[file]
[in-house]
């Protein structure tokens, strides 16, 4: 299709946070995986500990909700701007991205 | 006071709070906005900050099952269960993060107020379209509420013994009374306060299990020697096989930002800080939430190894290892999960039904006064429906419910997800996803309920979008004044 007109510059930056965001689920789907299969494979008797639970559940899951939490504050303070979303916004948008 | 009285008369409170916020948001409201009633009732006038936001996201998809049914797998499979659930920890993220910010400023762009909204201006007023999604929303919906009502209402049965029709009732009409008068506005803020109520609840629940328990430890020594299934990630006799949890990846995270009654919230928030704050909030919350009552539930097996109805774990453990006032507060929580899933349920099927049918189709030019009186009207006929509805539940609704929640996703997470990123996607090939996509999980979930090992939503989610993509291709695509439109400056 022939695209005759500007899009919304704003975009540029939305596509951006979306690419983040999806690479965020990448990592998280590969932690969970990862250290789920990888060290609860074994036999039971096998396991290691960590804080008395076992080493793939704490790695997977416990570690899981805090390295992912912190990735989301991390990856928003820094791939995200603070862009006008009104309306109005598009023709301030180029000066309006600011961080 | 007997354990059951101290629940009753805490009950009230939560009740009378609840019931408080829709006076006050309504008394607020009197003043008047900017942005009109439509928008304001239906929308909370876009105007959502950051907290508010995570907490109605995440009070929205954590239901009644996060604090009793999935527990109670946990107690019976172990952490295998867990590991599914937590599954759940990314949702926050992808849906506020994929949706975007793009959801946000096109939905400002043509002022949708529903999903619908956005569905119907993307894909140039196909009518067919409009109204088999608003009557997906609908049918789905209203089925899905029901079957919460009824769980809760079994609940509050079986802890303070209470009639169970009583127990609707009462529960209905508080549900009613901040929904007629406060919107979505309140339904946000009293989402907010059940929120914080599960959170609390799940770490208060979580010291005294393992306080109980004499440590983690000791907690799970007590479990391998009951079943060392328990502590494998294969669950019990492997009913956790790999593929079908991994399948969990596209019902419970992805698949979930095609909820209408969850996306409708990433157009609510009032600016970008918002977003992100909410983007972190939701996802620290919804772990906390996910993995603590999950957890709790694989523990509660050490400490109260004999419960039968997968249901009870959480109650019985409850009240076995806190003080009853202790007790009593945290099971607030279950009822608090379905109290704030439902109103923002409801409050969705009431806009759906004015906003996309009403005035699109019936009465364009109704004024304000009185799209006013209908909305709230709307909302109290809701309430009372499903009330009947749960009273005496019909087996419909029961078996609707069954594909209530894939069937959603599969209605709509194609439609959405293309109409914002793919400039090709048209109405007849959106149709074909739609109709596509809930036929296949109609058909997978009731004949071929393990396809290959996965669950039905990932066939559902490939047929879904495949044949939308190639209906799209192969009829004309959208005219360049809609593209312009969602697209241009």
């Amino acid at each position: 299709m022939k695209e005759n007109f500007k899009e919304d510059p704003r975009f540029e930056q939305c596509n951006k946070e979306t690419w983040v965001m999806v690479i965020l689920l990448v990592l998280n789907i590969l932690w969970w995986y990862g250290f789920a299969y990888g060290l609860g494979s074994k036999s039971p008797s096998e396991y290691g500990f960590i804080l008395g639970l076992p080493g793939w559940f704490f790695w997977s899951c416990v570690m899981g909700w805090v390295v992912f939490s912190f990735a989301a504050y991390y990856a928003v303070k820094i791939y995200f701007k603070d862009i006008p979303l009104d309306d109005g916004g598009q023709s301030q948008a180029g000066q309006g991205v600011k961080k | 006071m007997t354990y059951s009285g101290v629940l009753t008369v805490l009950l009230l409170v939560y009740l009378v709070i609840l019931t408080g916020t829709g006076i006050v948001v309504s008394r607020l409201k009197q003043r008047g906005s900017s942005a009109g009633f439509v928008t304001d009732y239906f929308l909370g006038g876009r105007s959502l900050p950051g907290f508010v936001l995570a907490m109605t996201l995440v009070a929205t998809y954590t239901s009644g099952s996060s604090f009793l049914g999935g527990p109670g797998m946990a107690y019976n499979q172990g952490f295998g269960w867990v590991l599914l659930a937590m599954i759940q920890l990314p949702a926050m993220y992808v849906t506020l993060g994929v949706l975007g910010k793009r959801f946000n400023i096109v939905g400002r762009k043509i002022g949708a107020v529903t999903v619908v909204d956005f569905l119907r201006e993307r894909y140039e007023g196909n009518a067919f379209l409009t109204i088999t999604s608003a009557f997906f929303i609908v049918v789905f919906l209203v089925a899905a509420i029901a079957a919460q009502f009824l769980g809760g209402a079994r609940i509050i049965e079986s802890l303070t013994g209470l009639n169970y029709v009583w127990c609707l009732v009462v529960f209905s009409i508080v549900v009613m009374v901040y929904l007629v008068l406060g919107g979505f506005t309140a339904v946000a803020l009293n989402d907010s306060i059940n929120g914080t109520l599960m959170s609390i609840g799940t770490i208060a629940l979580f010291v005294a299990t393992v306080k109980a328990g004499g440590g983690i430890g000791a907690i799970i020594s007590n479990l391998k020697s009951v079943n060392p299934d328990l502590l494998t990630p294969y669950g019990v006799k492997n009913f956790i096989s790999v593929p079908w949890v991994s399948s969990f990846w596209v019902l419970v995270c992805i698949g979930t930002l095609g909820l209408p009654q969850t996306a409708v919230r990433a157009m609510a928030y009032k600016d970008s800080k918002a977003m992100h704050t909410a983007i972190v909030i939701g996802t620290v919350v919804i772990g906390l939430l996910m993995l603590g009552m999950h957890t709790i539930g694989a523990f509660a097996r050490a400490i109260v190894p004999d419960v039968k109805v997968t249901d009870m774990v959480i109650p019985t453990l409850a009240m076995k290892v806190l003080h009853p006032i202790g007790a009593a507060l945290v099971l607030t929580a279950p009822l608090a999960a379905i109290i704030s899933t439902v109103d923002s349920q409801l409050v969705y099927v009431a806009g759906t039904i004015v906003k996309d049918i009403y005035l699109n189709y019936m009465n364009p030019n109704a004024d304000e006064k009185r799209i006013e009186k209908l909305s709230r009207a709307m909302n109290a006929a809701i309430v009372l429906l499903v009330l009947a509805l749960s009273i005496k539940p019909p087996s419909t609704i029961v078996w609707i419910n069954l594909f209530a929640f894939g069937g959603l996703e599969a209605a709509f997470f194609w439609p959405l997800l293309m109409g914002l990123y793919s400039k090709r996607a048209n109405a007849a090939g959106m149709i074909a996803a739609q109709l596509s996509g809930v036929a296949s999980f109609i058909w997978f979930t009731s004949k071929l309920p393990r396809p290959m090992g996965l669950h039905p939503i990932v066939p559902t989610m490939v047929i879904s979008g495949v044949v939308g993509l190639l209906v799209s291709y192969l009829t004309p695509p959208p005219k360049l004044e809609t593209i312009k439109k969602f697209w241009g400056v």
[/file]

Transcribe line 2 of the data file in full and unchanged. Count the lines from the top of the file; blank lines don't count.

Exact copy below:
């Protein structure tokens, strides 16, 4: 299709946070995986500990909700701007991205 | 006071709070906005900050099952269960993060107020379209509420013994009374306060299990020697096989930002800080939430190894290892999960039904006064429906419910997800996803309920979008004044 007109510059930056965001689920789907299969494979008797639970559940899951939490504050303070979303916004948008 | 009285008369409170916020948001409201009633009732006038936001996201998809049914797998499979659930920890993220910010400023762009909204201006007023999604929303919906009502209402049965029709009732009409008068506005803020109520609840629940328990430890020594299934990630006799949890990846995270009654919230928030704050909030919350009552539930097996109805774990453990006032507060929580899933349920099927049918189709030019009186009207006929509805539940609704929640996703997470990123996607090939996509999980979930090992939503989610993509291709695509439109400056 022939695209005759500007899009919304704003975009540029939305596509951006979306690419983040999806690479965020990448990592998280590969932690969970990862250290789920990888060290609860074994036999039971096998396991290691960590804080008395076992080493793939704490790695997977416990570690899981805090390295992912912190990735989301991390990856928003820094791939995200603070862009006008009104309306109005598009023709301030180029000066309006600011961080 | 007997354990059951101290629940009753805490009950009230939560009740009378609840019931408080829709006076006050309504008394607020009197003043008047900017942005009109439509928008304001239906929308909370876009105007959502950051907290508010995570907490109605995440009070929205954590239901009644996060604090009793999935527990109670946990107690019976172990952490295998867990590991599914937590599954759940990314949702926050992808849906506020994929949706975007793009959801946000096109939905400002043509002022949708529903999903619908956005569905119907993307894909140039196909009518067919409009109204088999608003009557997906609908049918789905209203089925899905029901079957919460009824769980809760079994609940509050079986802890303070209470009639169970009583127990609707009462529960209905508080549900009613901040929904007629406060919107979505309140339904946000009293989402907010059940929120914080599960959170609390799940770490208060979580010291005294393992306080109980004499440590983690000791907690799970007590479990391998009951079943060392328990502590494998294969669950019990492997009913956790790999593929079908991994399948969990596209019902419970992805698949979930095609909820209408969850996306409708990433157009609510009032600016970008918002977003992100909410983007972190939701996802620290919804772990906390996910993995603590999950957890709790694989523990509660050490400490109260004999419960039968997968249901009870959480109650019985409850009240076995806190003080009853202790007790009593945290099971607030279950009822608090379905109290704030439902109103923002409801409050969705009431806009759906004015906003996309009403005035699109019936009465364009109704004024304000009185799209006013209908909305709230709307909302109290809701309430009372499903009330009947749960009273005496019909087996419909029961078996609707069954594909209530894939069937959603599969209605709509194609439609959405293309109409914002793919400039090709048209109405007849959106149709074909739609109709596509809930036929296949109609058909997978009731004949071929393990396809290959996965669950039905990932066939559902490939047929879904495949044949939308190639209906799209192969009829004309959208005219360049809609593209312009969602697209241009």